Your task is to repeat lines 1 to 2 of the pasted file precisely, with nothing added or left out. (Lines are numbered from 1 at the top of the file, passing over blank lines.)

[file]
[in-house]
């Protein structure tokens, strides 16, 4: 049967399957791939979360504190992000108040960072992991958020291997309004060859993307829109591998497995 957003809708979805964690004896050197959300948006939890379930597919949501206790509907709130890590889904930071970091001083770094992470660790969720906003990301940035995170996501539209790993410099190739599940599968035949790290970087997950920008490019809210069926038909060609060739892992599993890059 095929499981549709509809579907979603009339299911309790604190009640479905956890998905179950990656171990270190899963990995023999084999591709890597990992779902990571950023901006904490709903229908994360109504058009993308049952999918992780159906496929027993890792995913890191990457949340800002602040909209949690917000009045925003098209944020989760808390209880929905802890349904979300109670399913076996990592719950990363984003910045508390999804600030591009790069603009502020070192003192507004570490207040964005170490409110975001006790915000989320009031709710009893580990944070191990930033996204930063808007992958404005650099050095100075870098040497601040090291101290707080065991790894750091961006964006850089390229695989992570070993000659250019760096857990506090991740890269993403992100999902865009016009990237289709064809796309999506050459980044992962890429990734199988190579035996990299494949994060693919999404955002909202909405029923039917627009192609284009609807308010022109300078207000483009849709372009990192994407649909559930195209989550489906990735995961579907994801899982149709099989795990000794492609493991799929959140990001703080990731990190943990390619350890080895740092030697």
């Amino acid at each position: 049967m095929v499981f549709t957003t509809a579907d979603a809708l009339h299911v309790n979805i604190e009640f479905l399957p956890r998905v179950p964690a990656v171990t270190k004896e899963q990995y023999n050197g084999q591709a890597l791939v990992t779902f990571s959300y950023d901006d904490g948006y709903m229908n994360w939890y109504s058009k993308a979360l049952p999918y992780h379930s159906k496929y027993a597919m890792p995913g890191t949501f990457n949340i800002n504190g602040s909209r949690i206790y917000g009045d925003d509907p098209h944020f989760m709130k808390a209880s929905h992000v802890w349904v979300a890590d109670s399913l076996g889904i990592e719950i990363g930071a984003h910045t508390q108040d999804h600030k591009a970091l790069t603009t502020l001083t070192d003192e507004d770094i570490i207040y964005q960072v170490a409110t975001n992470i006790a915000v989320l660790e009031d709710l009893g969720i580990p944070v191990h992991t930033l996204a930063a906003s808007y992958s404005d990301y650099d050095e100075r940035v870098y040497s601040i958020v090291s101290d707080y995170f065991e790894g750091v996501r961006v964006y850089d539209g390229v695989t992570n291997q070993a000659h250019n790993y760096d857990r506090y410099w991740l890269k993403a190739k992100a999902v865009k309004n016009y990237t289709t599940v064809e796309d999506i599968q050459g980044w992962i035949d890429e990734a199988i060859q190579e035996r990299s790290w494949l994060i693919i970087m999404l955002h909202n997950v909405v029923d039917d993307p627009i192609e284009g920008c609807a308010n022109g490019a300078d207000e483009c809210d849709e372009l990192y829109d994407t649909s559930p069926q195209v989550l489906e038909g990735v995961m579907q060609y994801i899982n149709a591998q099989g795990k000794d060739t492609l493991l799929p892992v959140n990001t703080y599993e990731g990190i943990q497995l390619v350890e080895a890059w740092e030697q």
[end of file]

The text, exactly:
[in-house]
């Protein structure tokens, strides 16, 4: 049967399957791939979360504190992000108040960072992991958020291997309004060859993307829109591998497995 957003809708979805964690004896050197959300948006939890379930597919949501206790509907709130890590889904930071970091001083770094992470660790969720906003990301940035995170996501539209790993410099190739599940599968035949790290970087997950920008490019809210069926038909060609060739892992599993890059 095929499981549709509809579907979603009339299911309790604190009640479905956890998905179950990656171990270190899963990995023999084999591709890597990992779902990571950023901006904490709903229908994360109504058009993308049952999918992780159906496929027993890792995913890191990457949340800002602040909209949690917000009045925003098209944020989760808390209880929905802890349904979300109670399913076996990592719950990363984003910045508390999804600030591009790069603009502020070192003192507004570490207040964005170490409110975001006790915000989320009031709710009893580990944070191990930033996204930063808007992958404005650099050095100075870098040497601040090291101290707080065991790894750091961006964006850089390229695989992570070993000659250019760096857990506090991740890269993403992100999902865009016009990237289709064809796309999506050459980044992962890429990734199988190579035996990299494949994060693919999404955002909202909405029923039917627009192609284009609807308010022109300078207000483009849709372009990192994407649909559930195209989550489906990735995961579907994801899982149709099989795990000794492609493991799929959140990001703080990731990190943990390619350890080895740092030697």